UK government diesel emissions investigation reveals worrying ‘real world’ nitrogen oxide levels
The UK Government has carried out an inquiry into diesel vehicle emissions following last year’s Volkswagen diesel scandal which rocked the motoring world.
The report, published by the Department for Transport, reveals that the 37 best-selling diesel models, tested on behalf of the UK government, exceeded the nitrogen oxide emissions limit when they were tested in real world conditions.
All vehicles meeting the Euro 5 regulations emitted more nitrogen oxide during real road tests than when they were tested in the laboratory. According to the report, some of the vehicles emitted more than 12 times the legal limit of nitrogen oxide.
The legal limit currently stands at 180mg/km. The worst performer in the government enquiry, the Vauxhall Insignia, emitted 1,800mg of nitrogen oxide per kilometre. The Citroen C4 was the best performer of the 37 best-selling vehicles, but even this model was three times over the limit.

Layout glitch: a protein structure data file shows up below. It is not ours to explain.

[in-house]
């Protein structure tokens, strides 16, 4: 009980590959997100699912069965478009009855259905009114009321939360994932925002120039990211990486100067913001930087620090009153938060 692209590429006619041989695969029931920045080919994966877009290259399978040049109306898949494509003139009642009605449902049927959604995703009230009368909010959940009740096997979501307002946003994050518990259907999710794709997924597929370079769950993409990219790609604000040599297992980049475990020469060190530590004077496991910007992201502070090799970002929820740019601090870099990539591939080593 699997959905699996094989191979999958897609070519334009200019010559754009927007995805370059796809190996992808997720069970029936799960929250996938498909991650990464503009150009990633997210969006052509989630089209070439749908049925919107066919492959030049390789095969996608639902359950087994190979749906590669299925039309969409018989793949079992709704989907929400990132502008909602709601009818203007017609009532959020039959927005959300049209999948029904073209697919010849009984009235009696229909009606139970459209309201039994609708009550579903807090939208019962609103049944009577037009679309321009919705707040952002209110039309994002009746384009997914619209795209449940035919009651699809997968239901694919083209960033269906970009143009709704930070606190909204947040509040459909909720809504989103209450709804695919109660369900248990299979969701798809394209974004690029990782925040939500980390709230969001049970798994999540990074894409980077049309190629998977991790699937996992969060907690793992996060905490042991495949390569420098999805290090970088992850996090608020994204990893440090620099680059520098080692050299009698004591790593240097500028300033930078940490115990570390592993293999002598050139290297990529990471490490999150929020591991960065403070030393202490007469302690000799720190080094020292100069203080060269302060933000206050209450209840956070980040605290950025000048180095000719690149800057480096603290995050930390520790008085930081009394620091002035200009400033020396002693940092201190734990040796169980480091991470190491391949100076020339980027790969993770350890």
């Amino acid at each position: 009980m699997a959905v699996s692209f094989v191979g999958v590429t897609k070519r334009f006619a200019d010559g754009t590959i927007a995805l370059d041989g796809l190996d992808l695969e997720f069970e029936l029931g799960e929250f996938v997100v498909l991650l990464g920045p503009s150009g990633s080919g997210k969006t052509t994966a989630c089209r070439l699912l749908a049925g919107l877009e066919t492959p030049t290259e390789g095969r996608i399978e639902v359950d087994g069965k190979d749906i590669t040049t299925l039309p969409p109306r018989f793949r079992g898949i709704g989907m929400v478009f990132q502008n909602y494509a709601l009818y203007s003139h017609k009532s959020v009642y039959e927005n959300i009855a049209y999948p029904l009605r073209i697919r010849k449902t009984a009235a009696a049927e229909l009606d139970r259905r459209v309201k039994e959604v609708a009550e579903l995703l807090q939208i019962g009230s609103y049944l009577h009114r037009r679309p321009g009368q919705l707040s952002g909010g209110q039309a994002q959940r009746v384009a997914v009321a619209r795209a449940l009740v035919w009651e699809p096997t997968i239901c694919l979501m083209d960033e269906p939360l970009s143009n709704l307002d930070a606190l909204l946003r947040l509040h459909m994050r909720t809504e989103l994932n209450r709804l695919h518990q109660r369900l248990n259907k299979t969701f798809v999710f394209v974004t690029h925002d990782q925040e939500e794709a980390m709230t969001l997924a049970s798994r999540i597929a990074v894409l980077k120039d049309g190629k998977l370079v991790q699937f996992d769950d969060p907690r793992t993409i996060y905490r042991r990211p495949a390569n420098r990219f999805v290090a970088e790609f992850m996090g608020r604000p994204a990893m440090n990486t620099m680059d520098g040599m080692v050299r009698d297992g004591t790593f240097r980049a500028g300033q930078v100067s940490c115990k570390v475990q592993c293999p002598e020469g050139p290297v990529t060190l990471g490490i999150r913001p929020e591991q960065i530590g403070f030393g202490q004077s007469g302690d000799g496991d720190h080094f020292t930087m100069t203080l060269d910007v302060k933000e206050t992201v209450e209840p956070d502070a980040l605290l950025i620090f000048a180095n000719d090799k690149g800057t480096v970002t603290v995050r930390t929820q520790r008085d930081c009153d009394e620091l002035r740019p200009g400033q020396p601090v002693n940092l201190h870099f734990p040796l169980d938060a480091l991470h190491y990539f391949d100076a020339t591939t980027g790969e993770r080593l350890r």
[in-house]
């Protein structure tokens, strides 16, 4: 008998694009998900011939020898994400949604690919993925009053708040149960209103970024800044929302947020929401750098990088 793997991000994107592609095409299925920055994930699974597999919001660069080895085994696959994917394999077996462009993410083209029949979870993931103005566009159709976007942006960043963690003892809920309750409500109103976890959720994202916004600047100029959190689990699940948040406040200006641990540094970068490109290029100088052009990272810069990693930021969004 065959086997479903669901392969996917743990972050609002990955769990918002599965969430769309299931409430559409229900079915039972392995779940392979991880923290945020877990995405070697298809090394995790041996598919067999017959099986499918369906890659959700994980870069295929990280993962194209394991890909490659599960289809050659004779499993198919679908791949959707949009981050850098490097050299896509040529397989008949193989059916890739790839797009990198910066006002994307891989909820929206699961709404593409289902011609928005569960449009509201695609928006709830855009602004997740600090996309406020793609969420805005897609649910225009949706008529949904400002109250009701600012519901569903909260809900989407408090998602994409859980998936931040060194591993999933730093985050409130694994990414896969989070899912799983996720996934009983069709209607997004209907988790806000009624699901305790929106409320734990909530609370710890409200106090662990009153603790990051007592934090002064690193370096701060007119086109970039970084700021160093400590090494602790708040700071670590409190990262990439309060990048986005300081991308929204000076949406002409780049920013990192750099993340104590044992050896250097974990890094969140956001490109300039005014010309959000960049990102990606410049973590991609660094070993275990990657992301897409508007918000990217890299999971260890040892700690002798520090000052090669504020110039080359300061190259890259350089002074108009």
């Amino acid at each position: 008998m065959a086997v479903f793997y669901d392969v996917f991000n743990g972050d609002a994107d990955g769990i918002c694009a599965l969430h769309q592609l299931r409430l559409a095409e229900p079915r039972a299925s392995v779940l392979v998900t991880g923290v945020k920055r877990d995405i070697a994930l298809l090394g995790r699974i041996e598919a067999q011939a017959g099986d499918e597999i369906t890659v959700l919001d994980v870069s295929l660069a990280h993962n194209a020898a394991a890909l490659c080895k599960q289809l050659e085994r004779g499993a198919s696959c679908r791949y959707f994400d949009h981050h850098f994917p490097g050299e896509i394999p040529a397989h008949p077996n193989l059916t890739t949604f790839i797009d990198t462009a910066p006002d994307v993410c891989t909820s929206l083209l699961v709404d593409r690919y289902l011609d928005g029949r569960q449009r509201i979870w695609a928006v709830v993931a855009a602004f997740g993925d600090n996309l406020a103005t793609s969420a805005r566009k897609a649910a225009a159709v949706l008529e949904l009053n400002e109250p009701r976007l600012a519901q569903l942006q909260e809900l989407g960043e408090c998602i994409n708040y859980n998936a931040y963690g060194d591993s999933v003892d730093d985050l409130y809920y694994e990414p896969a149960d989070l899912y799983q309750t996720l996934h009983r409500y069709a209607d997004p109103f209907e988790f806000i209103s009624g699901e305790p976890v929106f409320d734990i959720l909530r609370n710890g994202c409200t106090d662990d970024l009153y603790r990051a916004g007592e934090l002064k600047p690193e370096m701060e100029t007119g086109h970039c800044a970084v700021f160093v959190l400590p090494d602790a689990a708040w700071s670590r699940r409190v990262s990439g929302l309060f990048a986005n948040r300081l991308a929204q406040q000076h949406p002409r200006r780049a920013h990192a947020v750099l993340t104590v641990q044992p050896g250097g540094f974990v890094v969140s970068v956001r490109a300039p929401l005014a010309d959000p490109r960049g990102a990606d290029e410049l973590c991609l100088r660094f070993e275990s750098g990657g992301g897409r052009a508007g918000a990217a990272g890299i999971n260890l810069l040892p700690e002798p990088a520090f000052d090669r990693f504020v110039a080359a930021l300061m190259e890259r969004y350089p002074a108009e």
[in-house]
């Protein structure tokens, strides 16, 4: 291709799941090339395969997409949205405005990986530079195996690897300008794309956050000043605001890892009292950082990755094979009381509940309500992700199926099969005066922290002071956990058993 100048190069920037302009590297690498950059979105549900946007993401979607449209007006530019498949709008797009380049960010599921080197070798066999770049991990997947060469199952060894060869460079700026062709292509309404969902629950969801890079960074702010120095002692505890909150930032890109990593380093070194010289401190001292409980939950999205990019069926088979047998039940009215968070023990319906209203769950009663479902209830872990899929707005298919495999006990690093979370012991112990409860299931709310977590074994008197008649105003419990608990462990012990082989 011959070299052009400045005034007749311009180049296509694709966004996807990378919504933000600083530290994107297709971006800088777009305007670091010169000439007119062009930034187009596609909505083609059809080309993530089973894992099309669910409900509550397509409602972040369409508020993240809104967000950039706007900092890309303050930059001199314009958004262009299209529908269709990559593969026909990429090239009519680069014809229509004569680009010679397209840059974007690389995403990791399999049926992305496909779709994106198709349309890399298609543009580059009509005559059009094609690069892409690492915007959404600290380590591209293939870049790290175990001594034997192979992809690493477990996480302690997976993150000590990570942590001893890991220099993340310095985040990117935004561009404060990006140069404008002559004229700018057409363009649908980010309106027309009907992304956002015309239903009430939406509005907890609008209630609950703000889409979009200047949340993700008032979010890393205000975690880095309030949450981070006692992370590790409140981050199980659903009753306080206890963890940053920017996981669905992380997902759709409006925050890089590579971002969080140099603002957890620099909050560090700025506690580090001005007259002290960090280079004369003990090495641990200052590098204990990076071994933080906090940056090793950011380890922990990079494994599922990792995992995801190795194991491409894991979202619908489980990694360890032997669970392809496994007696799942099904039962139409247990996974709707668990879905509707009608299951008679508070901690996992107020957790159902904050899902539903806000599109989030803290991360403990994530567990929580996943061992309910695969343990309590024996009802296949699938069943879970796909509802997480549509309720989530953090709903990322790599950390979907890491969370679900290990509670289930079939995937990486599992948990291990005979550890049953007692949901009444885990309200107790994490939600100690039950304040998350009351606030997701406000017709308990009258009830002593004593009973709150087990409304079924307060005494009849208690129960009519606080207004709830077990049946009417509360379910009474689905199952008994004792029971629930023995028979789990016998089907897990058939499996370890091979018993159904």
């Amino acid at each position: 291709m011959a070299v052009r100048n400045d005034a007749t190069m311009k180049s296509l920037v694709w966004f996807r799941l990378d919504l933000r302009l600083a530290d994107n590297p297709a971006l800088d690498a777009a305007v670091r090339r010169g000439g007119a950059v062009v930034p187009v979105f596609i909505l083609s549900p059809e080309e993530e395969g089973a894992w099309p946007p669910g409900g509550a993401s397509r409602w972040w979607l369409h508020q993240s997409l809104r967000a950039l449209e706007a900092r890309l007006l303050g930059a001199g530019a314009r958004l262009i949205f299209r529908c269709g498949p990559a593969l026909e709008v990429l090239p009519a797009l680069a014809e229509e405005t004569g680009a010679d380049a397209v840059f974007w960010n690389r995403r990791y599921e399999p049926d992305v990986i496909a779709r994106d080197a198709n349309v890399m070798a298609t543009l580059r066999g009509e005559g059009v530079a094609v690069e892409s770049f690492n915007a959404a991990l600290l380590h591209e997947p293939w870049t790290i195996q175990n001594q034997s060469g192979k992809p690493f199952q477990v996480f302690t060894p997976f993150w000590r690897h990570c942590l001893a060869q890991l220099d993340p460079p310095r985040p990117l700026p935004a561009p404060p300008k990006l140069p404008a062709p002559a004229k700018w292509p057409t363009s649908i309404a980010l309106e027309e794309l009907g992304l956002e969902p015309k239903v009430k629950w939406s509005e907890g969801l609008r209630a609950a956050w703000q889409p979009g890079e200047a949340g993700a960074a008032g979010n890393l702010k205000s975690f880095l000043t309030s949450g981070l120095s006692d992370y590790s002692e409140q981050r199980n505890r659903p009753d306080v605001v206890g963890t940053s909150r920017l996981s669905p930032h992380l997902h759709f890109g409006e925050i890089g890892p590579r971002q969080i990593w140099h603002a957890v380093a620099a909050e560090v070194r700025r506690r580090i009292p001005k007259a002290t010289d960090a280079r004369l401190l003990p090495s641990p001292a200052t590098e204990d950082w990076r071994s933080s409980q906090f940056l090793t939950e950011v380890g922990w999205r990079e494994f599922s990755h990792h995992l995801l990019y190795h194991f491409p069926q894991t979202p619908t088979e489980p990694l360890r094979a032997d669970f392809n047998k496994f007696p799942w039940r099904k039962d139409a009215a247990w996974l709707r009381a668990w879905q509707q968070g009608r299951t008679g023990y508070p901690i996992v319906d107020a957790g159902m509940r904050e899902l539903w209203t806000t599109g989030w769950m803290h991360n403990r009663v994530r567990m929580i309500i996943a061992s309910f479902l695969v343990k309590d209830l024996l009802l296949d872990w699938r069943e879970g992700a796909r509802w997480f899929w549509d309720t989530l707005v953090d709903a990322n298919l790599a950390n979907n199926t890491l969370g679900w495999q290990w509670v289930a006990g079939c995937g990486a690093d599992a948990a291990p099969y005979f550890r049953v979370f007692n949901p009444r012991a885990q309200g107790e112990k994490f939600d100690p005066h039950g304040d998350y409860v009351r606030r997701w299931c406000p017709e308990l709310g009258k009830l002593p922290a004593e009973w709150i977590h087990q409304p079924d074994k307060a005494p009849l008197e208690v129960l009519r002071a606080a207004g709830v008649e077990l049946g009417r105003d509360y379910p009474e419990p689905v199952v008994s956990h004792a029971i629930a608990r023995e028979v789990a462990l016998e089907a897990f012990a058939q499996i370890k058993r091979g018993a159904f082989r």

The new vehicles tested, which have been manufactured to meet the European Union’s Euro 6 standards, also failed to record less than the 80mg/km in real world conditions, despite achieving this limit in laboratory conditions.
The UK Government spent £1m on the emissions inquiry as it attempts to lead Europe in the push towards “real-world emissions tests”, which the British Transport Secretary, Patrick McLoughlin, said will help “reduce harmful emissions, improve air quality and give consumers confidence in the performance of their cars”
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